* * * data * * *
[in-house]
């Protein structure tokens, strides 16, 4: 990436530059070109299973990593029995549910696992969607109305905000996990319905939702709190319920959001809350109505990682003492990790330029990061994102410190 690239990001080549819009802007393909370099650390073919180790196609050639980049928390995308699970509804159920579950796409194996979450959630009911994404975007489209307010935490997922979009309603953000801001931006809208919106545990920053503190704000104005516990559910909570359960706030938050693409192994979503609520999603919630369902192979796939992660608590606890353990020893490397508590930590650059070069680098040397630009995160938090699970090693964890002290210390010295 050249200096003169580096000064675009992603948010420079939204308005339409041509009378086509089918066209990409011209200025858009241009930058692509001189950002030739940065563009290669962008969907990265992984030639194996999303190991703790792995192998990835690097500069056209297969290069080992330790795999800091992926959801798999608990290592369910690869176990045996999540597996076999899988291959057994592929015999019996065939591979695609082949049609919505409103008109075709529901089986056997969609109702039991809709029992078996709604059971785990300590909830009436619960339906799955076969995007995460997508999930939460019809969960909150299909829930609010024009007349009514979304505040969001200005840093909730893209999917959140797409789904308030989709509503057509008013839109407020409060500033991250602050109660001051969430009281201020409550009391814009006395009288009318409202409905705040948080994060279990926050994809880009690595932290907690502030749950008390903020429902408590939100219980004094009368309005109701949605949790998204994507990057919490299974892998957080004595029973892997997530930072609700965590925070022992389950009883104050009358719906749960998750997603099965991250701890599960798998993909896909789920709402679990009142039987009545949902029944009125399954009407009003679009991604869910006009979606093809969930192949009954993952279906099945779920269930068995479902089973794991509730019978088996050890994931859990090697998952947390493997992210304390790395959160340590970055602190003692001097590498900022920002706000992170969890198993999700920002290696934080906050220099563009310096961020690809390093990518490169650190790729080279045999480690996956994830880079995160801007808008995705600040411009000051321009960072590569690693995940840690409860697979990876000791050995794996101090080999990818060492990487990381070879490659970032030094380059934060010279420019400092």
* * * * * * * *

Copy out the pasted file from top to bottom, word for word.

[in-house]
């Protein structure tokens, strides 16, 4: 990436530059070109299973990593029995549910696992969607109305905000996990319905939702709190319920959001809350109505990682003492990790330029990061994102410190 690239990001080549819009802007393909370099650390073919180790196609050639980049928390995308699970509804159920579950796409194996979450959630009911994404975007489209307010935490997922979009309603953000801001931006809208919106545990920053503190704000104005516990559910909570359960706030938050693409192994979503609520999603919630369902192979796939992660608590606890353990020893490397508590930590650059070069680098040397630009995160938090699970090693964890002290210390010295 050249200096003169580096000064675009992603948010420079939204308005339409041509009378086509089918066209990409011209200025858009241009930058692509001189950002030739940065563009290669962008969907990265992984030639194996999303190991703790792995192998990835690097500069056209297969290069080992330790795999800091992926959801798999608990290592369910690869176990045996999540597996076999899988291959057994592929015999019996065939591979695609082949049609919505409103008109075709529901089986056997969609109702039991809709029992078996709604059971785990300590909830009436619960339906799955076969995007995460997508999930939460019809969960909150299909829930609010024009007349009514979304505040969001200005840093909730893209999917959140797409789904308030989709509503057509008013839109407020409060500033991250602050109660001051969430009281201020409550009391814009006395009288009318409202409905705040948080994060279990926050994809880009690595932290907690502030749950008390903020429902408590939100219980004094009368309005109701949605949790998204994507990057919490299974892998957080004595029973892997997530930072609700965590925070022992389950009883104050009358719906749960998750997603099965991250701890599960798998993909896909789920709402679990009142039987009545949902029944009125399954009407009003679009991604869910006009979606093809969930192949009954993952279906099945779920269930068995479902089973794991509730019978088996050890994931859990090697998952947390493997992210304390790395959160340590970055602190003692001097590498900022920002706000992170969890198993999700920002290696934080906050220099563009310096961020690809390093990518490169650190790729080279045999480690996956994830880079995160801007808008995705600040411009000051321009960072590569690693995940840690409860697979990876000791050995794996101090080999990818060492990487990381070879490659970032030094380059934060010279420019400092």